No 2a - 2021
COVID-19 vaccination - COVID-19 mRNA vaccine from Moderna
COVID-19 vaccination - COVID-19 mRNA vaccine from Moderna
On 6 January 2021, a second COVID-19 vaccine was recommended for authorisation by the European Medicines Authority (EMA) and subsequently authorised by the EU Commission. The vaccine is manufactured by the Modena corporation and was coined “COVID-19 Vaccine Moderna” or ”the COVID-19 mRNA vaccine”. Below, we use the first of the two terms.
The first shipment of COVID-19 Vaccine Moderna® consisted of 480 vials containing a total of 4,800 doses, which arrived at Statens Serum Institut (SSI) on Tuesday morning (week 2, 2021). The Danish Health Authority has decided that the first shipment will be forwarded to the Region of Southern Denmark. We expect that the vaccines will arrive to the Region of Southern Denmark by Wednesday afternoon. An additional three shipments are expected in weeks to come (weeks 4, 5 and 7) containing 6,000, 16,000 and 48,000 doses, respectively.
The vaccines are released for distribution from the SSI and will form part of the ongoing vaccination programme on the same terms as the Comirnaty® vaccine from Pfizer/BioNTech. The vaccination schedule, including its various phases and the handling of vaccination against COVID-19, is described in detail (in Danish language) in the following publications by the Danish Health Authority: Organisation of the COVID-19 vaccination efforts (Danish language) and Guidelines on the handling of COVID-19 vaccination (Danish language).
The COVID-19 vaccine Moderna® has been granted a conditional marketing authorisation for the EU. This means that Moderna is required continuously to report collected data to the EMA, and that the vaccine is monitored just like the Comirnaty® vaccine - read more about this topic in EPI-NEWS 51/52b 2020. To achieve a standard marketing authorisation, the manufacturer must continuously report data from the clinical phase-three trial. This trial, along with others, is to produce information about the duration of the protection achieved, how effectively the vaccine protects against severe COVID-19, and how well it protects immuno-compromised persons, if it may be administered safely to children and child-bearing women and if it prevents asymptomatic cases and transmission from such cases.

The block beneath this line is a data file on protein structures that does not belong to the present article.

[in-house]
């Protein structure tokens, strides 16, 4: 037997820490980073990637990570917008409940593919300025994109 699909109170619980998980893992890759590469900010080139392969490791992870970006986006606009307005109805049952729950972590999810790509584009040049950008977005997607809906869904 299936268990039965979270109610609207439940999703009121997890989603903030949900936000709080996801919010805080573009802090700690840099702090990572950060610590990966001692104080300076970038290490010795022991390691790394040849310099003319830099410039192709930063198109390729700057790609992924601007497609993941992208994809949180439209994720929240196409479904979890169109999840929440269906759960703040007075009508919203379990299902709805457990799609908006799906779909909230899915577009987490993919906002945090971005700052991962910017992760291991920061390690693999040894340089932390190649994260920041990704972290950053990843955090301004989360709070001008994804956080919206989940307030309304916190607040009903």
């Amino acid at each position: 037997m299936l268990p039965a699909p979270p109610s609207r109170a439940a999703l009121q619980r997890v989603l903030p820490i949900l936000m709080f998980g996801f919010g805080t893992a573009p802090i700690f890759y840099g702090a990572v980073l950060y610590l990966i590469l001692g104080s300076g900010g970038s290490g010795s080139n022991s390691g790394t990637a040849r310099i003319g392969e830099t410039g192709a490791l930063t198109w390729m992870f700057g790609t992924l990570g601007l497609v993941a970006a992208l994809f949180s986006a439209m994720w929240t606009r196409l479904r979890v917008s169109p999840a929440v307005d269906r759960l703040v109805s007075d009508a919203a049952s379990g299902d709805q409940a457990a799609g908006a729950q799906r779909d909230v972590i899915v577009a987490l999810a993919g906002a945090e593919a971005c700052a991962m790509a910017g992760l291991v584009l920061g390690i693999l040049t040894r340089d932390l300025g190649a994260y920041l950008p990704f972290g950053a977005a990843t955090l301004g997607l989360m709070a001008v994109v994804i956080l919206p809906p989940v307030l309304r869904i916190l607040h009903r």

About the COVID-19 Vaccine Moderna®
The vaccine is a messenger-RNA (mRNA) vaccine approved for persons aged 18 years or more. An mRNA vaccine is a non-infectious vaccine that contains neither active nor inactive virus.
Therefore, vaccination carries no risk of infection. Read more about how an mRNA vaccine induces immunity in EPI-NEWS 51/52b 2020.
The vaccine is provided ready for use and must therefore not be diluted. Each vial includes a minimum of ten 0.5 mL doses, and each dose contains 100 micrograms vaccine antigen.
The vaccination schedule for COVID-19 Vaccine Moderna® consists of two 0.5 mL doses administered at a 28-day interval. The summary of product characteristics does not stipulate a grace period, but in the phase-three trial, 98% of the subjects received the second dose 25-35 days after their first dose, corresponding to -3 to +7 days around the 28-day interval. An interval of no less than 25 days between the two doses should therefore be acceptable. If the second dose is not administered on day 28, it should be given as soon as possible thereafter and should not be planned for administration after day 43. If the vaccination series is initiated using COVID-19 Vaccine Moderna®, it should be completed using the same vaccine type, as experience with the interchangeability of COVID-19 vaccines is lacking.
The efficacy of the vaccine
The COVID-19 Vaccine Moderna® has, among others, been tested in a clinical phase-three trial. In this trial, following randomisation, approx. 28,000 people aged 18 years or above (mean: 53 years) received two injections with either the vaccine or placebo at a 28-day interval. The primary endpoint was protection against clinical COVID-19 infection.
The vaccine was shown to have an overall efficacy against COVID-19 of 94.1% (95% CI: 89.3-96.8). In real numbers that corresponds to 11 COVID-19 cases in the group of fully vaccinated and 185 cases in the placebo group - corresponding to an incidence of 3.3 and 56.5, respectively, per 1,000 person years. During the trial, 30 cases of severe COVID-19 and one death occurred, all in the placebo group.
If the trial group is stratified by age, the vaccine was effective in 95.6% (95% CI: 90.6-97.9) in persons aged 18-64 years, and 86.4% (95% CI: 61.4-95.2) in persons aged 65 years or above. Among the oldest participants aged 75 years or above, no COVID-19 cases were recorded among 630 vaccinated persons, and seven cases were recorded among 688 unvaccinated persons.
Vaccinated persons may not expect the vaccine to be fully effective until at least 14 days after they have received the second dose. The duration of the protection achieved by the vaccine currently remains unknown.
Who may receive the vaccine?
Persons aged 18 years or more with a view to active protection against SARS-CoV-2. For contraindications and precautions, please see below.